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25814 - Nance v. Frederick
Failure to Investigate

THE STATE OF SOUTH CAROLINA
In The Supreme Court


Robert Lee Nance, Petitioner,

v.

R. Dodge Frederick, Director, South Carolina Department of Corrections, Respondent.


ON WRIT OF CERTIORARI


Appeal from Florence County
John H. Waller, Jr., Trial Judge
Thomas J. Ervin, Post-Conviction Judge


Opinion No. 25814
Heard February 5, 2003 - Filed April 26, 2004


REVERSED


Teresa L. Norris, Maura McNally, William Norman Nettles, and South Carolina Office of Appellate Defense, all of Columbia, for Petitioner.

Attorney General Henry Dargan McMaster, Chief Deputy Attorney General John W. McIntosh, Assistant Deputy Attorney General Donald J. Zelenka, Senior Assistant Attorney General William Edgar Salter, III, and Assistant Attorney General S. Creighton Waters, all of Columbia, for Respondent.


CHIEF JUSTICE TOAL: Robert Lee Nance (Petitioner), sentenced to death for murder, appeals from the post-conviction relief (PCR) court’s denial of his application for PCR. We hold that the manner in which Petitioner’s trial counsel investigated, planned, and conducted his defense constitutes a classic example of a complete breakdown in the adversarial process. Therefore, we grant Petitioner a new trial.

Factual / Procedural Background

The victims, Robert and Violet Fraley, were attacked at home where they lived alone. [1] On the night of the intrusion, Mr. Fraley testified that he and his wife went to bed around 9:30 or 10:00 p.m. Mr. Fraley awoke to the sound of someone knocking on the front door of the house. Mr. Fraley testified that he saw a man standing on the porch, and that the man asked him if he could come in to use the phone because his truck had broken down. Mr. Fraley told him he could use the phone outside in his shop. When the man said he did not have a light to see his way to the shed, Mr. Fraley left the door to get him a flashlight. Mr. Fraley testified that when he unlatched the door to hand over the light, the man forced the door open and immediately began stabbing him with a screwdriver.

At some point, Mrs. Fraley entered the room and tried to help Mr. Fraley as he tried unsuccessfully to get away from the intruder. Mr. Fraley was bleeding profusely and his wife was trying to wipe up blood while the intruder was demanding money and the keys to their car. Mrs. Fraley retrieved both of their wallets and their keys and gave approximately $194 in cash and the keys to the intruder. Mr. Fraley testified that he pleaded with the intruder not to kill him and his wife, but that the intruder replied that he was going to kill both of them. The intruder then raped and killed Mrs. Fraley. Miraculously, Mr. Fraley survived the attack but was hospitalized for thirteen days.

Petitioner was arrested in the early morning hours following the attack after he was pulled over driving the Fraleys’ Cadillac. There was blood on his clothes that was later determined to be Mrs. Fraley’s. The car also contained a bank envelope that was taken from the Fraleys’ home during the attack. Two people were in the car with Petitioner when he was stopped. One person fled the scene and was never apprehended. The other person, Erskine Green, testified at Petitioner’s trial that he did not know Petitioner and that Petitioner had picked him and the other man up on the side of the road.

Petitioner was convicted of murder, criminal sexual conduct (CSC) in the first degree, first-degree burglary, assault and battery with intent to kill (ABIK), and armed robbery. He was sentenced to death on the murder charge. He was also sentenced to life for burglary, thirty years for CSC, twenty years for ABIK, and twenty-five years for armed robbery. His convictions and sentences were affirmed on direct appeal. State v. Nance, 320 S.C. 501, 466 S.E.2d 349 (1996). Subsequently, Petitioner filed a PCR application. The PCR court denied relief, and Petitioner asks this Court for relief on both the guilt and sentencing phases of his trial.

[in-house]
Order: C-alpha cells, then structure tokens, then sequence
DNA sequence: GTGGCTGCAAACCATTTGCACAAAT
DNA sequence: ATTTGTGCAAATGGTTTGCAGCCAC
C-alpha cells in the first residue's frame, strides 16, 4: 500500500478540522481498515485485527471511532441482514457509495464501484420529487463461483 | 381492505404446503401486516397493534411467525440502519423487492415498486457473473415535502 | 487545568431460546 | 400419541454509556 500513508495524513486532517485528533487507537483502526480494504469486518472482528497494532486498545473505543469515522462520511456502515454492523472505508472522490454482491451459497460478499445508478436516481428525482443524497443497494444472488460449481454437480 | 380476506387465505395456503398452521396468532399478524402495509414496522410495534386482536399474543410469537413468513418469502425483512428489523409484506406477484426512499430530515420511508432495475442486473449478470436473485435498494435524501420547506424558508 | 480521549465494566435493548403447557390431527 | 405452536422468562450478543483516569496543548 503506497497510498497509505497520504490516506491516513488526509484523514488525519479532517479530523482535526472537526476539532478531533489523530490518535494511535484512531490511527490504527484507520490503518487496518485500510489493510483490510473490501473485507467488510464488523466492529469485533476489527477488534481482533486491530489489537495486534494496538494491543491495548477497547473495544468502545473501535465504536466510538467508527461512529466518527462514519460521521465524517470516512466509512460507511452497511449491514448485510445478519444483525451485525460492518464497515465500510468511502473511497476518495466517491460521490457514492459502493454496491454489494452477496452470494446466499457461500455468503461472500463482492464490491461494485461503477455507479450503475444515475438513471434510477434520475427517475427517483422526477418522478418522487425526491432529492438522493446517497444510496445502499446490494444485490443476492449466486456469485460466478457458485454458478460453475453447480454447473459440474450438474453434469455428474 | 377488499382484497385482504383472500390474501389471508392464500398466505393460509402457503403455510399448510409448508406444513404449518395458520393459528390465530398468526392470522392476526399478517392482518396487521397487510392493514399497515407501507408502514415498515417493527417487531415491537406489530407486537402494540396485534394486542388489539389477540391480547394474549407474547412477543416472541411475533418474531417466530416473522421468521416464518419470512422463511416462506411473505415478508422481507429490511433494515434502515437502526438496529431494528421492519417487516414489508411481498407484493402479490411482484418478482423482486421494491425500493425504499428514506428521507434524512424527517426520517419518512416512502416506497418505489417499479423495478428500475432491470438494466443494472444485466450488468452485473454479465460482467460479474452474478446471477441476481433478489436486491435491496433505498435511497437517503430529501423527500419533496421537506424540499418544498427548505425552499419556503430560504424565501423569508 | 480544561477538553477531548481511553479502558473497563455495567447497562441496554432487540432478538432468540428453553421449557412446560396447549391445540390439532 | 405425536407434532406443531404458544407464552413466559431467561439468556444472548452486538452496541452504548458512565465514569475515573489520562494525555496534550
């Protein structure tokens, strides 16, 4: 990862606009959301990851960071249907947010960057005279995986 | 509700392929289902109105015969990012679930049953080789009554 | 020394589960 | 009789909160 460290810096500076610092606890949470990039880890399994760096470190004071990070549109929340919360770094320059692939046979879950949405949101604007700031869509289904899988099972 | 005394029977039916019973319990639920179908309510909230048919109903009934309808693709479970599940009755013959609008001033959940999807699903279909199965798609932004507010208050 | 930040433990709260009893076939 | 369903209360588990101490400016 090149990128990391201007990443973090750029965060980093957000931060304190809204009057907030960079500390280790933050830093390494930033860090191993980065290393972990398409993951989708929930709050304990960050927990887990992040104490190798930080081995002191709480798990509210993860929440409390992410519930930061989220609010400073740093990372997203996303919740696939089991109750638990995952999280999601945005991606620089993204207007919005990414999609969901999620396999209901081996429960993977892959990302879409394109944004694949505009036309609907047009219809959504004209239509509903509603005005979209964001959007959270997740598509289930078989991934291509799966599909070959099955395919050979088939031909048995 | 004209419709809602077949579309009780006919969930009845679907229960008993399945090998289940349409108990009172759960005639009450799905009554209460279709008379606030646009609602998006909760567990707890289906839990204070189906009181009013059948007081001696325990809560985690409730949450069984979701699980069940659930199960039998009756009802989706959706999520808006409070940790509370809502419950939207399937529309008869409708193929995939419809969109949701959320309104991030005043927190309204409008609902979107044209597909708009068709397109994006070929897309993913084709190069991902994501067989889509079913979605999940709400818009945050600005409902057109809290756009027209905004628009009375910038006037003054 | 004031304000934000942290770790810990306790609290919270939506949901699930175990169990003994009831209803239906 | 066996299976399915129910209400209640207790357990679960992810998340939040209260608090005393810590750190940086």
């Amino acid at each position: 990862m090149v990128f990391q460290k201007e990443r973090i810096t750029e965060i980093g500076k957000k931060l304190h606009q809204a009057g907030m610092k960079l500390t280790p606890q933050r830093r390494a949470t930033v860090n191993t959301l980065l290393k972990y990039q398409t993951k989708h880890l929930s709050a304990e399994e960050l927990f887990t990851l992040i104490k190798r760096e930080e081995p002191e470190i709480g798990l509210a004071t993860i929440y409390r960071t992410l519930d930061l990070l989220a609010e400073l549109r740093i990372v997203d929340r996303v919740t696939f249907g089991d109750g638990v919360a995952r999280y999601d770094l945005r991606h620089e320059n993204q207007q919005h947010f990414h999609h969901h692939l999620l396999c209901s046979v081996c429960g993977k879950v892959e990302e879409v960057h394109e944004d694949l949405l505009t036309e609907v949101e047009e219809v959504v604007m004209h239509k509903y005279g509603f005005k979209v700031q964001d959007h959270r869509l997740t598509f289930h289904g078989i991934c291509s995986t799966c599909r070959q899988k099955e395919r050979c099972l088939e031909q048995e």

Petitioner has submitted many issues for review, challenging many of his counsel’s actions and lack of actions during trial, but, in our view, the essential issue in this case is as follows:

Did the PCR judge err in finding that Petitioner’s Sixth and Fourteenth Amendment rights to counsel were not violated because defense counsel failed to sufficiently investigate, prepare and present the case?

Law/Analysis

Petitioner claims that the PCR judge erred in finding that his defense counsel were not ineffective for failing to prepare and present the case as required under the Sixth Amendment. We agree.

“The very premise of our adversary system of criminal justice is that partisan advocacy on both sides of a case will best promote the ultimate objective that the guilty be convicted and the innocent go free.” Herring v. New York, 422 U.S. 853, 862, 95 S. Ct. 2550, 2555, 45 L. Ed. 2d 593 (1975).

The Sixth Amendment guarantees that every criminal defendant shall receive “Assistance of Counsel” in establishing his defense. U.S. Const. amend. VI. On May 14, 1984, the United States Supreme Court handed down two opinions holding that the Sixth Amendment requires that the criminal defendant receive effective assistance of counsel. United States v. Cronic, 466 U.S. 648, 104 S. Ct. 2039, 80 L. Ed. 2d 657 (1984); Strickland v. Washington, 466 U.S. 668, 104 S. Ct. 2052, 80 L. Ed. 2d 674 (1984).

In Cronic, the Court characterized the protection that the Sixth Amendment affords the defendant:

The right to the effective assistance of counsel is thus the right of the accused to require the prosecution’s case to survive the crucible of meaningful adversarial testing. When a true adversarial criminal trial has been conducted -- even if defense counsel may have made demonstrable errors -- the kind of testing envisioned by the Sixth Amendment has occurred. But if the process loses its character as a confrontation between adversaries, the constitutional guarantee is violated. As Judge Wyzanski has written: “While a criminal trial is not a game in which the participants are expected to enter the ring with a near match in skills, neither is it a sacrifice of unarmed prisoners to gladiators.”

466 U.S. at 656-657, 104 S. Ct. at 2045-2046 (citations omitted).

In Strickland, the Court set forth a two-part test for evaluating the effectiveness of the criminal defendant’s attorney. To receive a new trial on the grounds of ineffectiveness of counsel, the petitioner must prove (1) that his counsel’s representation was deficient, and (2) that there is a reasonable probability that counsel’s deficient conduct prejudiced the outcome of petitioner’s trial. Strickland, 466 U.S. at 694, 104 S. Ct. at 2068.